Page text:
We signed the release forms, came home and immediately changed everything about my diet. My protein intake was increased to 200g a day, I was drinking natural electrolytes, taking detox baths 2 times a day, taking many supplements and finally sleeping soundly.

We were able to decrease my blood pressure and my swelling diminished greatly. We went in to monitor Callie at the OB and my weight had dropped at least 5lbs in 2 days because of the swelling going down.

We were able to keep everything stable until 3 days after the 34 week mark. I noticed that Callie hadn’t moved much at all that evening and was praying that the Lord would keep her safe. I woke in the middle of the night and felt hiccups but the next day, I didn’t feel her much at all. We were concerned enough that evening that we drove the 30 minutes to the emergency area at OU Children’s Hospital to have Callie monitored. Her heart-rate was extremely low and they told us that we needed to do a c section immediately. Within an hour, we were in the operating room. This was the worst experience of my life.

When I was first admitted, they tried for 20 min to get an IV into me and after 6 tries they finally did. Of course my blood pressure was extremely high and dangerous at this point. They had Aaron go change into head to toe scrubs and meet us in the operating room. When they wheeled me into the OR, I had to sit on the edge of a cold metal table/bed while they injected the epidural into my spine. It was extremely painful and I couldn’t stop shaking. Aaron was finally allowed in at this time and I wouldn’t let go of his hand. While the operation was underway, I was still shaking hard and couldn’t control myself. I could feel their hands moving around in my stomach. It was such an odd feeling.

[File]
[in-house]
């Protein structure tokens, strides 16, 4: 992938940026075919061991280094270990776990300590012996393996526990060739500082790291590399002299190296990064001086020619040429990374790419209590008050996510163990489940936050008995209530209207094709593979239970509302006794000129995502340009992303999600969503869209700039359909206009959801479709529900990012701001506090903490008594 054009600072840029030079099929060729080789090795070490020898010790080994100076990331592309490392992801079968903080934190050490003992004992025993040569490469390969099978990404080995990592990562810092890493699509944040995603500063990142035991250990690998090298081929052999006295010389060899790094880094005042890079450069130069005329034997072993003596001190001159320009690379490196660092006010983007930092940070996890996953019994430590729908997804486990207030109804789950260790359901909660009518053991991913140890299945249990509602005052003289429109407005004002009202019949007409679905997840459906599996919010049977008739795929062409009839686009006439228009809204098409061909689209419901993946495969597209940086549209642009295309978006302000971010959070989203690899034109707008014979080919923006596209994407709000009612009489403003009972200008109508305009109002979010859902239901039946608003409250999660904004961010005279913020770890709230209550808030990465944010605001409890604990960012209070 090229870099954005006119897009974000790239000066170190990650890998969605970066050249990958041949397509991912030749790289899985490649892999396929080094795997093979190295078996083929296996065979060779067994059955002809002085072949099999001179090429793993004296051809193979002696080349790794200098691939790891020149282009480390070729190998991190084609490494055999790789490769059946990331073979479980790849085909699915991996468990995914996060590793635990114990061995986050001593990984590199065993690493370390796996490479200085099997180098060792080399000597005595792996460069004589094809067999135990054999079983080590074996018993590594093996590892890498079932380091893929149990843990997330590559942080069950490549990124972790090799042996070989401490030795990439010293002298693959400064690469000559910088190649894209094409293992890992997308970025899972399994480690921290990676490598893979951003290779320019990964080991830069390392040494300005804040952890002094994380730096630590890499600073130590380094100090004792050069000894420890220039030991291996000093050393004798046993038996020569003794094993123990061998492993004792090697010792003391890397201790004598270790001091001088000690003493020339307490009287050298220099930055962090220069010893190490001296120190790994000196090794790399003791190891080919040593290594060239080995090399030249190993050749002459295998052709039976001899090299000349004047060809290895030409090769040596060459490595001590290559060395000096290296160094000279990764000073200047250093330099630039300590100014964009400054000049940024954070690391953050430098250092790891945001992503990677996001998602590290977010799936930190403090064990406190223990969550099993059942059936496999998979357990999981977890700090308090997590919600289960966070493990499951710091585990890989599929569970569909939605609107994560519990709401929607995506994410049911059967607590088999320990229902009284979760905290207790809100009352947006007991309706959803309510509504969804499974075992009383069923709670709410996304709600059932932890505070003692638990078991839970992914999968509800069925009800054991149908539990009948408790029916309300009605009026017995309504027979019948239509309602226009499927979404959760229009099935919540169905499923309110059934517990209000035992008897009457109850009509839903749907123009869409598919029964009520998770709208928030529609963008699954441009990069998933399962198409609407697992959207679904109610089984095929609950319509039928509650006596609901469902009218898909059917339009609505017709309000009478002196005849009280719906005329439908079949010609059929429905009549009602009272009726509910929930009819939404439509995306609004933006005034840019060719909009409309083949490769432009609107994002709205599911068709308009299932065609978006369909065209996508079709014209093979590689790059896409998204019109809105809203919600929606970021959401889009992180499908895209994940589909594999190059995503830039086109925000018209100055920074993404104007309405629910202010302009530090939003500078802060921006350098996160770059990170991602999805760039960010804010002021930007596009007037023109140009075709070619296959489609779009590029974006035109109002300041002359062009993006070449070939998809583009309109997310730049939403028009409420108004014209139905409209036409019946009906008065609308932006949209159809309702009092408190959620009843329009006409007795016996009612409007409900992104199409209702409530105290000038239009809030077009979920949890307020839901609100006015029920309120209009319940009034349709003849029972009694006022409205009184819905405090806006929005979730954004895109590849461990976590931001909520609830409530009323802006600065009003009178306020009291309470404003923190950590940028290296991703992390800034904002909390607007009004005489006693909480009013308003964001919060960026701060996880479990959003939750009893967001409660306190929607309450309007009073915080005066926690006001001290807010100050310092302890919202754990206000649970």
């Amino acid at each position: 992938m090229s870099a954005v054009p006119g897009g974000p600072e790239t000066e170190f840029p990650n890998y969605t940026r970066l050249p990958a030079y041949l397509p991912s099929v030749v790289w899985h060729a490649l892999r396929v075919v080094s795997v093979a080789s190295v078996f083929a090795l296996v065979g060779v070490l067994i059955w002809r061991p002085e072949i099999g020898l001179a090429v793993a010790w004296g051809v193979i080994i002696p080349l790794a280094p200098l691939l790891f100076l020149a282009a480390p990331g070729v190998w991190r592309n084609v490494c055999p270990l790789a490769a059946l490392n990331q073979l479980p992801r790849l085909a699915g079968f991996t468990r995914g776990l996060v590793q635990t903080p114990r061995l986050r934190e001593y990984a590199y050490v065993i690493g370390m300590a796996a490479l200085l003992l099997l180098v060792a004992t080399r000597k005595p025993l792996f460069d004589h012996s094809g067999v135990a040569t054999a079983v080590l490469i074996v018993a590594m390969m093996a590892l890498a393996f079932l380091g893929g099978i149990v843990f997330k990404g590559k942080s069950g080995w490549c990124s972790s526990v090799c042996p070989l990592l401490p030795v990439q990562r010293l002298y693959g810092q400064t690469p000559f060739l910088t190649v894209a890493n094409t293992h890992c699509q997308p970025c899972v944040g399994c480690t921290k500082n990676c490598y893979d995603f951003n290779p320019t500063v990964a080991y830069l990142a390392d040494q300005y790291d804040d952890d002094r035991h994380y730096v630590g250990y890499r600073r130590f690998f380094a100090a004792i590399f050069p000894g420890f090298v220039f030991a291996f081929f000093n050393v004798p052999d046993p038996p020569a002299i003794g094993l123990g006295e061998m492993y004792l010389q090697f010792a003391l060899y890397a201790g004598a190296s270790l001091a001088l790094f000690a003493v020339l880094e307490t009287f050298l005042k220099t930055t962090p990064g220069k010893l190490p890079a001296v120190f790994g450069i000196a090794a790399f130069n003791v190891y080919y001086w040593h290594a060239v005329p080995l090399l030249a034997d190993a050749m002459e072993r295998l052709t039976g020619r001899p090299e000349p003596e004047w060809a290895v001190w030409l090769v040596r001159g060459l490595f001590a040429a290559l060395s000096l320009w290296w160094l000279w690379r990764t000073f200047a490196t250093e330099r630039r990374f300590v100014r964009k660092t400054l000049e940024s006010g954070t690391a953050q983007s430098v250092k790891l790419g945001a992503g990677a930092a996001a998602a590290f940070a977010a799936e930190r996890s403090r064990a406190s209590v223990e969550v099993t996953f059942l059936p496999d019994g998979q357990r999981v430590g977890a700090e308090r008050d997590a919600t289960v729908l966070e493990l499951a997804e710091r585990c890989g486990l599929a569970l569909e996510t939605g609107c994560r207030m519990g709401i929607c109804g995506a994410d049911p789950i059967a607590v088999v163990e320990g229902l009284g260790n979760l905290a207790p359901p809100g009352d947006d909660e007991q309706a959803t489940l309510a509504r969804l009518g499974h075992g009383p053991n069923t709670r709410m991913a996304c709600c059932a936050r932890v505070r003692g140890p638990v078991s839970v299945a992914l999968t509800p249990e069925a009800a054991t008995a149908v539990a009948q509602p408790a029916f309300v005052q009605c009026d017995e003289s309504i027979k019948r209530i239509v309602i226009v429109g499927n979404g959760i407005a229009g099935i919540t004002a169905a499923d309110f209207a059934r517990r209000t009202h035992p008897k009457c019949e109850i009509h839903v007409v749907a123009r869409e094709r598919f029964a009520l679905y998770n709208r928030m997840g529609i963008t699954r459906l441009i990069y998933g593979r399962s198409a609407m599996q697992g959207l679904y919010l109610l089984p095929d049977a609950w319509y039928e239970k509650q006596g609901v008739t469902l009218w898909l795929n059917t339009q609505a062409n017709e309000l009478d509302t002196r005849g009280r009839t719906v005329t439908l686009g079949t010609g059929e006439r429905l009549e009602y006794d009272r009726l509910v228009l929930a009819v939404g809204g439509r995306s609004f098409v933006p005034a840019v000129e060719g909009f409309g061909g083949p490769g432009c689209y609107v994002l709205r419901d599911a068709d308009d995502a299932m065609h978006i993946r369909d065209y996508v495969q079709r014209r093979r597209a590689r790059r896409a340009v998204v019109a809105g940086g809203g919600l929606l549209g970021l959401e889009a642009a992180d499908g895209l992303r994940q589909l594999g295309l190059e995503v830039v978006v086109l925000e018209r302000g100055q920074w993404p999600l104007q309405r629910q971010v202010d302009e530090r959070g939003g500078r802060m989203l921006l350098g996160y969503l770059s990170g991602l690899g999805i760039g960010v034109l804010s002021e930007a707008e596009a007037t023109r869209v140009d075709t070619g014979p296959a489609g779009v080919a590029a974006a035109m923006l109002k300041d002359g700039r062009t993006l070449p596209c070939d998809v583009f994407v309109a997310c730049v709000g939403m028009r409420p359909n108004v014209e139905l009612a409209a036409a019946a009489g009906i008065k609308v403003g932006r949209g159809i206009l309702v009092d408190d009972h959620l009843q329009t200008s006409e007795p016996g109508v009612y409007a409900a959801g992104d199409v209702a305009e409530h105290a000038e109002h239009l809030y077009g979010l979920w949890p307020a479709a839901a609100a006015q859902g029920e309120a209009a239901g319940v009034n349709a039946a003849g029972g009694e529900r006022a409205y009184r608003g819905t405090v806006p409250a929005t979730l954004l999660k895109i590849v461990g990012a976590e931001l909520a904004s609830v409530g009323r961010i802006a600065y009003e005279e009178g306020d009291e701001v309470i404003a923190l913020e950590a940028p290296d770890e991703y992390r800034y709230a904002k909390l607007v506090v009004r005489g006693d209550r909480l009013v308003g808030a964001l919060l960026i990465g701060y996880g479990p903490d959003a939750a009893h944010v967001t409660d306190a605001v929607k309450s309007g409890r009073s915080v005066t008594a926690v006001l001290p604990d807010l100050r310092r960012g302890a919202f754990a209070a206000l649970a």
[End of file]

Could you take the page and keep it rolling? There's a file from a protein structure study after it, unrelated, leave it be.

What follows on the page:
They delivered Callie and I didn’t get to see her immediately. Later, Aaron told me she was very blue and not breathing well when she was first delivered. Her breathing improved quickly and was wrapped her up tightly. She was brought over for me to see her face for a second and she looked straight into my eyes. I loved her so much and wanted to hold her close and assure her that everything would be fine. They quickly whisked her away to the NICU.

We had previously decided that if Callie had to be taken to the NICU that Aaron would go with her. I was never so scared and needing him than at that moment. I eventually passed out while they finished up the surgery and woke as they were wheeling me into my room on the high risk floor.